Hamilton continues to impress vs. Rangers

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Hamilton continues to impress vs. Rangers

NEW YORK It took 12 attempts, but the Bruins power play finally struck gold on Wednesday night against the Rangers. It was the first goal of the game for Boston in the second period that finally breathed some life back into the B's, and the only goal scored in five chances on the man advantage in their 4-3 overtime loss.

It was more than that, though. The goal was another example of the growing legend of 19-year-old Dougie Hamilton, who seems to keep getting better with each passing game and showing more of what can do with the puck.

"He's very good. I didn't realize how offensively talented he was," said Brad Marchand, who deflected Hamilton's shot past Henrik Lundqvist. "He came in and he's quarterbacking our power play and making so many of the right plays. The one thing I've noticed is that he's getting so many pucks through traffic and he's finding a lane. That's what he did on that first goal."

There are still hiccups, of course.

In the first period, Hamilton wandered far away from the net as Rangers attackers were foraging deep into the Boston zone, and was nowhere close to where he needed to be as Marian Gaborik slammed a rebound of a Michael Del Zotto shot past Tuukka Rask.

The rookie was out of position and looked shaky for parts of the first period, as to be expected in his rookie season during a big spot on the road. But the 6-foot-5 hockey prospect shaped up his game in the final two periods as the rest of the Bruins pushed back against the Rangers.

Hamilton led the Bruins with four shots on goal and exhibited the kind of poise only special players possess in the NHL during their formative teenage years.

Hamilton fired a puck from the high slot into heavy traffic during the successful power play, and Marchand was able to tip the shot past King Henrik for Bostons first goal. The scoring sequence allowed the Bruins to say theyre now 1-for-14 on the power play this season, and also marked Hamiltons first NHL point as a PP assist.

To the surprise of nobody, Hamilton thought the honor was pretty neat given the circumstances of a fresh-faced rookie playing against some tough NHL customers in their building.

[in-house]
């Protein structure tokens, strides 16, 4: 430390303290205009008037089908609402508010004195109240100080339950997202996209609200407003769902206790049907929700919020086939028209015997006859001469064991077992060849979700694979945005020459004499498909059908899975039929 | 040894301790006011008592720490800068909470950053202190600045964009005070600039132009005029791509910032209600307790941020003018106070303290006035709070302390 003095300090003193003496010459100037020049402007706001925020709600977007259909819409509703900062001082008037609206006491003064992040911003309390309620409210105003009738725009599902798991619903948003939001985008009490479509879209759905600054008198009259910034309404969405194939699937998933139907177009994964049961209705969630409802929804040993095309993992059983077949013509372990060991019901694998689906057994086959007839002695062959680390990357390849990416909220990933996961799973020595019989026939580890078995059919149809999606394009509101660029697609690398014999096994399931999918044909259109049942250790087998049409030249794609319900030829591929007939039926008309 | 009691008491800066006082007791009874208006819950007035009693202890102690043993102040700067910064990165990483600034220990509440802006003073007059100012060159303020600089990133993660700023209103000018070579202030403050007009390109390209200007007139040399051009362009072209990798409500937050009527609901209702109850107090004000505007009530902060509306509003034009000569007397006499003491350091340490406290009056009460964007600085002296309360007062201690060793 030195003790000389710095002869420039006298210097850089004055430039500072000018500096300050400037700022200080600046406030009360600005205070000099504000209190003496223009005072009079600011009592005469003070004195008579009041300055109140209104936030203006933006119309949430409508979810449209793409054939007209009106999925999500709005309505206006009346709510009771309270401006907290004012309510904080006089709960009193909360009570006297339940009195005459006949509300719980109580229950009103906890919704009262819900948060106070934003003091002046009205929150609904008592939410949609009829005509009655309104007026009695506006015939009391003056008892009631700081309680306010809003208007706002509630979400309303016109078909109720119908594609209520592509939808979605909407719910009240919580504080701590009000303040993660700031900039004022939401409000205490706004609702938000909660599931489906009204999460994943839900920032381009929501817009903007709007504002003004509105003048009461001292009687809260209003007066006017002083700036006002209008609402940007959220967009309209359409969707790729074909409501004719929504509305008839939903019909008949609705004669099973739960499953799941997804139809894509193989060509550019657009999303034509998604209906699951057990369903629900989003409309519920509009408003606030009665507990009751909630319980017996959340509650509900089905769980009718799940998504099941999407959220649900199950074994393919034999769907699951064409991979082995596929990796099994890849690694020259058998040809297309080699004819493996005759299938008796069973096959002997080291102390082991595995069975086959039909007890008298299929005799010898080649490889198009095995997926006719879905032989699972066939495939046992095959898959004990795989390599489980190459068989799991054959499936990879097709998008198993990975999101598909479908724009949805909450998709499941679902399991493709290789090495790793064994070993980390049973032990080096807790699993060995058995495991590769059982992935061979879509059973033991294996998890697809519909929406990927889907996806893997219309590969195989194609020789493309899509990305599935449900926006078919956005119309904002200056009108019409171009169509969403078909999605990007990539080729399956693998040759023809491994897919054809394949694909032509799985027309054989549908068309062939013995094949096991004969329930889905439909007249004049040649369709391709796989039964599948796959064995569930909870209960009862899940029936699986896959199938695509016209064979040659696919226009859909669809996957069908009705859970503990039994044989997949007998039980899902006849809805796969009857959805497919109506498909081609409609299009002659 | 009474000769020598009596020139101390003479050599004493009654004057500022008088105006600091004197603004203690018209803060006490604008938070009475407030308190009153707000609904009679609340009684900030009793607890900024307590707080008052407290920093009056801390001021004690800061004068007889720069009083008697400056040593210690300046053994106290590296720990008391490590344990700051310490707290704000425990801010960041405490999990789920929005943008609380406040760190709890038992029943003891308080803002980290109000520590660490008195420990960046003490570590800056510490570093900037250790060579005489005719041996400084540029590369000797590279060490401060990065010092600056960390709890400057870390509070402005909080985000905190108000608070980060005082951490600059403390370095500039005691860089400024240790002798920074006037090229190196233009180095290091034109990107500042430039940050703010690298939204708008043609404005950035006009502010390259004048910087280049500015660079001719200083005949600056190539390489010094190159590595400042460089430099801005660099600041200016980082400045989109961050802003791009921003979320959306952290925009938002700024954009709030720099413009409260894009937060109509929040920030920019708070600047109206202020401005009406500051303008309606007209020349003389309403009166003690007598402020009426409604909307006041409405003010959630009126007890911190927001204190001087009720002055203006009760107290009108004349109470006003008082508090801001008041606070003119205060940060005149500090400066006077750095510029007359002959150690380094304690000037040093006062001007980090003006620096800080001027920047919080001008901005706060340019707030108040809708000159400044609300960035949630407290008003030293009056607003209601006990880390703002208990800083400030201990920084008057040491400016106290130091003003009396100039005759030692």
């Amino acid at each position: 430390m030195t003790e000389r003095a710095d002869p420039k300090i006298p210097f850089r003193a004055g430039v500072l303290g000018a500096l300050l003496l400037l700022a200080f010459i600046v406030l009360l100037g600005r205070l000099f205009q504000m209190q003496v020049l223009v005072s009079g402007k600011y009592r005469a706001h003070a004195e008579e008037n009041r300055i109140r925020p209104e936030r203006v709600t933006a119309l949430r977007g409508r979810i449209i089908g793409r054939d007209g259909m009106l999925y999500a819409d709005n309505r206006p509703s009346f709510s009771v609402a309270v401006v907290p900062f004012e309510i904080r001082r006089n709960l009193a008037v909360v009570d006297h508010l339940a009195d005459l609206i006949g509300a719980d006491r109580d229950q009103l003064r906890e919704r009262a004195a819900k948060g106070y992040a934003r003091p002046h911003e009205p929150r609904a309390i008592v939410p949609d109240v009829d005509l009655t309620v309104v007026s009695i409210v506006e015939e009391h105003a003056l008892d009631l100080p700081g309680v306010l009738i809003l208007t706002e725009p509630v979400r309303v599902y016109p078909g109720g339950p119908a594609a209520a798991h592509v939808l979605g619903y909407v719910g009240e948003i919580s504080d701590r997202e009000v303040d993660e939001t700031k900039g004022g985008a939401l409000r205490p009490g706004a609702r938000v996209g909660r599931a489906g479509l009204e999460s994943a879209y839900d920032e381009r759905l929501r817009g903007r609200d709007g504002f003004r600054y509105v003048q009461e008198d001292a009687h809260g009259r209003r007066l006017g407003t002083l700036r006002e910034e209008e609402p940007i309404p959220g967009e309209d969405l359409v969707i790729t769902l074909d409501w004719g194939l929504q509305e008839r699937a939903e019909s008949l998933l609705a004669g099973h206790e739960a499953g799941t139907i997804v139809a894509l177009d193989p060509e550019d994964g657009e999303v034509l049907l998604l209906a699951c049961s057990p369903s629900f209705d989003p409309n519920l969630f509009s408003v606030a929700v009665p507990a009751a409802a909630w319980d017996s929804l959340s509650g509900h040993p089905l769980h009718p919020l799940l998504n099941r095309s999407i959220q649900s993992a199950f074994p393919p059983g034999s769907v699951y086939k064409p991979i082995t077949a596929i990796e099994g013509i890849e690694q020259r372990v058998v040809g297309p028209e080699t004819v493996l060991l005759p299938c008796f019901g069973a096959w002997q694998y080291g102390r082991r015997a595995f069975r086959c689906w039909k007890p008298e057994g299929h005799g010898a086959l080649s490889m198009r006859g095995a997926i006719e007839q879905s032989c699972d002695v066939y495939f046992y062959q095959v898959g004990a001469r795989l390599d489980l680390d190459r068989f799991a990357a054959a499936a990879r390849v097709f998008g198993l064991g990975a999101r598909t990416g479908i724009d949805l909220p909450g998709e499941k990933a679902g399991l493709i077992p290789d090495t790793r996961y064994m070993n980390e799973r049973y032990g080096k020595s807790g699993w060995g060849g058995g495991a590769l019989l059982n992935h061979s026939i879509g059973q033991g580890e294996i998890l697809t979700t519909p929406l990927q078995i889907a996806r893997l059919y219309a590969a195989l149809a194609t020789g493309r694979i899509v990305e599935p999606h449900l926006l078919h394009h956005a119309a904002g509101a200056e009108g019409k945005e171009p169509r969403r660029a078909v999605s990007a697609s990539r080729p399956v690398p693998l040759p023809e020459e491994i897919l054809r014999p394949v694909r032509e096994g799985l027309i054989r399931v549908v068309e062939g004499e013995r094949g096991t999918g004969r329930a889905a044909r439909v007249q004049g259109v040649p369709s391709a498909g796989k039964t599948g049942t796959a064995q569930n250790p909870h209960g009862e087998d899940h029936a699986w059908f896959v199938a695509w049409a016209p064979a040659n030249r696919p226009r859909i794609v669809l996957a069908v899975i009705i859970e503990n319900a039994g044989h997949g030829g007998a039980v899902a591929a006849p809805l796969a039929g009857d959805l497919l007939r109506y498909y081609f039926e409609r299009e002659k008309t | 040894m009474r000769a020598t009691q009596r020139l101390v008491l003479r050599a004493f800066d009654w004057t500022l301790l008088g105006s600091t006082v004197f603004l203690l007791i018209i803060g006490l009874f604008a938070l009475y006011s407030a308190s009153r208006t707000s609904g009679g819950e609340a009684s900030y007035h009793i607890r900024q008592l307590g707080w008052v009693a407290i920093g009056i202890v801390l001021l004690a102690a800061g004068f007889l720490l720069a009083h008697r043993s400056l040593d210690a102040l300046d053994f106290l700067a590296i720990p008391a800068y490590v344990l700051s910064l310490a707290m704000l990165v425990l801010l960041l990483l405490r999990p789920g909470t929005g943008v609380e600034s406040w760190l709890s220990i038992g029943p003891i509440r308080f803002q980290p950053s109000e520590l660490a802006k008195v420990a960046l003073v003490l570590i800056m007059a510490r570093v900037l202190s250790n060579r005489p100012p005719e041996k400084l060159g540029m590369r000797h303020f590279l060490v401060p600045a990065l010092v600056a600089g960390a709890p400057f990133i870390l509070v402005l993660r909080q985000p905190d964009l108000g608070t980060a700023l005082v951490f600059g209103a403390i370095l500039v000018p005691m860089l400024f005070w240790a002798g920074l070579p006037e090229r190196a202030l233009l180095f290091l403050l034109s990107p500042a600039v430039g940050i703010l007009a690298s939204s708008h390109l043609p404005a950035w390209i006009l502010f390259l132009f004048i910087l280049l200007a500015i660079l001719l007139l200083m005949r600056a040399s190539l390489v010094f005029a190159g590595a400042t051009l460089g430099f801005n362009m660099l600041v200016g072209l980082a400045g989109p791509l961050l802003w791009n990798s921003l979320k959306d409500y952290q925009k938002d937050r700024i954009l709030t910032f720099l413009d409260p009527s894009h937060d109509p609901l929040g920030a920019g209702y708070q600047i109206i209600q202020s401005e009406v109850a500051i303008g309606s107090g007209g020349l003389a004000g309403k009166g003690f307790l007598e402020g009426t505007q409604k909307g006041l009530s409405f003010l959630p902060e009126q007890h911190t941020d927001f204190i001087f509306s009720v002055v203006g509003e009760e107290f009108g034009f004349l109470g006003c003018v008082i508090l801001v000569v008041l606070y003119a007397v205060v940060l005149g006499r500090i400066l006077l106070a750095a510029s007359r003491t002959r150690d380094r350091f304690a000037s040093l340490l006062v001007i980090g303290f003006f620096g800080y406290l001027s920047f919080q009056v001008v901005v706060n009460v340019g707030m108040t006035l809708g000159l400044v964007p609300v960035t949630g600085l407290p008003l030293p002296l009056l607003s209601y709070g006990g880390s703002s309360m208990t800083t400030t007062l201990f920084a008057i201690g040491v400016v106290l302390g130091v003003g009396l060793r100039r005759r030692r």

Is it something hell always remember?

"I think so . . . yeah," Hamilton said. "With it being a road game it was cool to be here. Its nice to be able to get that assist, but losing still sucks though."

Everything Hamilton is doing continues to impress Bruins officials. There is nothing that sucks about him.

The young defenseman played with Andrew Ference as a pairing, and it marked the third straight different defensive partner hes had in three games -- first with Dennis Seidenberg, then Chara and now Ference. Hamilton was walking the blue line while dangling the puck like a master tightrope walker on power play point, and on several occasions later in the game turned up the offensive pressure by attacking the net when he thought his team might need it.

Those are the kinds of things nobody has seen a defenseman do in a Spoked B sweater in a long, long time.

Anybody who watched the game tonight had to see that this guy was outstanding, said Claude Julien talking about his rookie. Hes not just good, but outstanding. He was so poised and confident. If anybody thinks that this kid cant play in this league then they need to take a look at this game.

I really, really liked his game. Its not just defensively, either. Its offensive, too. He made a great play on the power play and then on the first few seconds of regulation hes so poised with the puck rather than turning it over. I dont know what more to say about him, but I think his teammates are seeing the Dougie Hamilton that everybody is projecting. Were going to make sure to keep his confidence up.

The pressure now goes to the rest of the Bs power play unit with Hamilton beginning to find his offensive range. The first team struggled to keep the puck in the zone, acted passively when they had the puck in the offensive zone and consistently chose poorly when given the choice between shooting or passing the puck around.